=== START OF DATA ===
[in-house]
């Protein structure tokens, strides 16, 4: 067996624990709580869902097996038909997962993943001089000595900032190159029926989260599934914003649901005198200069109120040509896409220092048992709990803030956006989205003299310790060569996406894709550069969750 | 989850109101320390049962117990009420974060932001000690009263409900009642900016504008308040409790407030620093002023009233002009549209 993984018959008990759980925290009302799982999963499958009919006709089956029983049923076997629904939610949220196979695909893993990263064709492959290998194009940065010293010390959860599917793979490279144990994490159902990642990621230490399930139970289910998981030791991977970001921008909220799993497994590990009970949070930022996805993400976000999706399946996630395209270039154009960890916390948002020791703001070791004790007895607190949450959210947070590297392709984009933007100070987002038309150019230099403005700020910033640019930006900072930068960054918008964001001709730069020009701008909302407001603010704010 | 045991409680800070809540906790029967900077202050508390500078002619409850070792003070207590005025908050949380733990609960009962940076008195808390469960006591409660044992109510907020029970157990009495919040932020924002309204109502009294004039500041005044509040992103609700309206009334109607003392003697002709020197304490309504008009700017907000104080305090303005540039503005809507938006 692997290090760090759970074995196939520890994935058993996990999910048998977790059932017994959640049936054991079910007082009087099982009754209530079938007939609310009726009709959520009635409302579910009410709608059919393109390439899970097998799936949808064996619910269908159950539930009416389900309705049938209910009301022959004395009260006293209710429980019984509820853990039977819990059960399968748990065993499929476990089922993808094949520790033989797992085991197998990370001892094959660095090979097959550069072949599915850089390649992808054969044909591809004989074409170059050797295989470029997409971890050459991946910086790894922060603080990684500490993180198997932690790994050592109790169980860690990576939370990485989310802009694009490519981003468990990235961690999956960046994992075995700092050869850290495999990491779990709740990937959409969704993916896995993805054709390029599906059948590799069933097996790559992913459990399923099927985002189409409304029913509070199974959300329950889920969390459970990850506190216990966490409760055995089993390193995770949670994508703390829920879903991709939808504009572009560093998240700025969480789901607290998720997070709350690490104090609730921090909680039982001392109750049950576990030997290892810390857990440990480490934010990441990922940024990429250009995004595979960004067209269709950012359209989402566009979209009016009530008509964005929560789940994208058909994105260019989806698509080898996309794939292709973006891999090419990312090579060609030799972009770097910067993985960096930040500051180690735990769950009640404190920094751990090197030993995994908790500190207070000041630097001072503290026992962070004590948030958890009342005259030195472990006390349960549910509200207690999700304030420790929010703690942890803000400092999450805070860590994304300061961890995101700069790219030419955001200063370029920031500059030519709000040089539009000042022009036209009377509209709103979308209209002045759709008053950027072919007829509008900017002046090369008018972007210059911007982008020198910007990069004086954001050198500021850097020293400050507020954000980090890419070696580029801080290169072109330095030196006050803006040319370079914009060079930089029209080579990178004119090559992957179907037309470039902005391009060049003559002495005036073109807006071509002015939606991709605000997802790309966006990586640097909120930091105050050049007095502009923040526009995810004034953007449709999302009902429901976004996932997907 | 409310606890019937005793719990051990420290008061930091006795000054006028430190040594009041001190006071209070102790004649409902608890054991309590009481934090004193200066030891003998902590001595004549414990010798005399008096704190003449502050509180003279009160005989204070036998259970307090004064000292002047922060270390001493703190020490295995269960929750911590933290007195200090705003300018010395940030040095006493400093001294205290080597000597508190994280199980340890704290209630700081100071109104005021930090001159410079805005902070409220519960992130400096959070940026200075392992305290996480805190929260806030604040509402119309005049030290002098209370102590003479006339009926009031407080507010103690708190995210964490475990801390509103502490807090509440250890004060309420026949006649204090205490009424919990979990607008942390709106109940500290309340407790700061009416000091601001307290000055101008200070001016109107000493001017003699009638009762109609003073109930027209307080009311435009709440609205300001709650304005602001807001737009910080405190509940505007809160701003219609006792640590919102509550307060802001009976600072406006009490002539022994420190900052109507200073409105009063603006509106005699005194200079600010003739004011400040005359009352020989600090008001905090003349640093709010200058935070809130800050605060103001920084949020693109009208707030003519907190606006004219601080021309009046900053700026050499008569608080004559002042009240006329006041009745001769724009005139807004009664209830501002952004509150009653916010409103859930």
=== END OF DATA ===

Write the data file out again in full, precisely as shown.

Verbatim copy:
[in-house]
């Protein structure tokens, strides 16, 4: 067996624990709580869902097996038909997962993943001089000595900032190159029926989260599934914003649901005198200069109120040509896409220092048992709990803030956006989205003299310790060569996406894709550069969750 | 989850109101320390049962117990009420974060932001000690009263409900009642900016504008308040409790407030620093002023009233002009549209 993984018959008990759980925290009302799982999963499958009919006709089956029983049923076997629904939610949220196979695909893993990263064709492959290998194009940065010293010390959860599917793979490279144990994490159902990642990621230490399930139970289910998981030791991977970001921008909220799993497994590990009970949070930022996805993400976000999706399946996630395209270039154009960890916390948002020791703001070791004790007895607190949450959210947070590297392709984009933007100070987002038309150019230099403005700020910033640019930006900072930068960054918008964001001709730069020009701008909302407001603010704010 | 045991409680800070809540906790029967900077202050508390500078002619409850070792003070207590005025908050949380733990609960009962940076008195808390469960006591409660044992109510907020029970157990009495919040932020924002309204109502009294004039500041005044509040992103609700309206009334109607003392003697002709020197304490309504008009700017907000104080305090303005540039503005809507938006 692997290090760090759970074995196939520890994935058993996990999910048998977790059932017994959640049936054991079910007082009087099982009754209530079938007939609310009726009709959520009635409302579910009410709608059919393109390439899970097998799936949808064996619910269908159950539930009416389900309705049938209910009301022959004395009260006293209710429980019984509820853990039977819990059960399968748990065993499929476990089922993808094949520790033989797992085991197998990370001892094959660095090979097959550069072949599915850089390649992808054969044909591809004989074409170059050797295989470029997409971890050459991946910086790894922060603080990684500490993180198997932690790994050592109790169980860690990576939370990485989310802009694009490519981003468990990235961690999956960046994992075995700092050869850290495999990491779990709740990937959409969704993916896995993805054709390029599906059948590799069933097996790559992913459990399923099927985002189409409304029913509070199974959300329950889920969390459970990850506190216990966490409760055995089993390193995770949670994508703390829920879903991709939808504009572009560093998240700025969480789901607290998720997070709350690490104090609730921090909680039982001392109750049950576990030997290892810390857990440990480490934010990441990922940024990429250009995004595979960004067209269709950012359209989402566009979209009016009530008509964005929560789940994208058909994105260019989806698509080898996309794939292709973006891999090419990312090579060609030799972009770097910067993985960096930040500051180690735990769950009640404190920094751990090197030993995994908790500190207070000041630097001072503290026992962070004590948030958890009342005259030195472990006390349960549910509200207690999700304030420790929010703690942890803000400092999450805070860590994304300061961890995101700069790219030419955001200063370029920031500059030519709000040089539009000042022009036209009377509209709103979308209209002045759709008053950027072919007829509008900017002046090369008018972007210059911007982008020198910007990069004086954001050198500021850097020293400050507020954000980090890419070696580029801080290169072109330095030196006050803006040319370079914009060079930089029209080579990178004119090559992957179907037309470039902005391009060049003559002495005036073109807006071509002015939606991709605000997802790309966006990586640097909120930091105050050049007095502009923040526009995810004034953007449709999302009902429901976004996932997907 | 409310606890019937005793719990051990420290008061930091006795000054006028430190040594009041001190006071209070102790004649409902608890054991309590009481934090004193200066030891003998902590001595004549414990010798005399008096704190003449502050509180003279009160005989204070036998259970307090004064000292002047922060270390001493703190020490295995269960929750911590933290007195200090705003300018010395940030040095006493400093001294205290080597000597508190994280199980340890704290209630700081100071109104005021930090001159410079805005902070409220519960992130400096959070940026200075392992305290996480805190929260806030604040509402119309005049030290002098209370102590003479006339009926009031407080507010103690708190995210964490475990801390509103502490807090509440250890004060309420026949006649204090205490009424919990979990607008942390709106109940500290309340407790700061009416000091601001307290000055101008200070001016109107000493001017003699009638009762109609003073109930027209307080009311435009709440609205300001709650304005602001807001737009910080405190509940505007809160701003219609006792640590919102509550307060802001009976600072406006009490002539022994420190900052109507200073409105009063603006509106005699005194200079600010003739004011400040005359009352020989600090008001905090003349640093709010200058935070809130800050605060103001920084949020693109009208707030003519907190606006004219601080021309009046900053700026050499008569608080004559002042009240006329006041009745001769724009005139807004009664209830501002952004509150009653916010409103859930």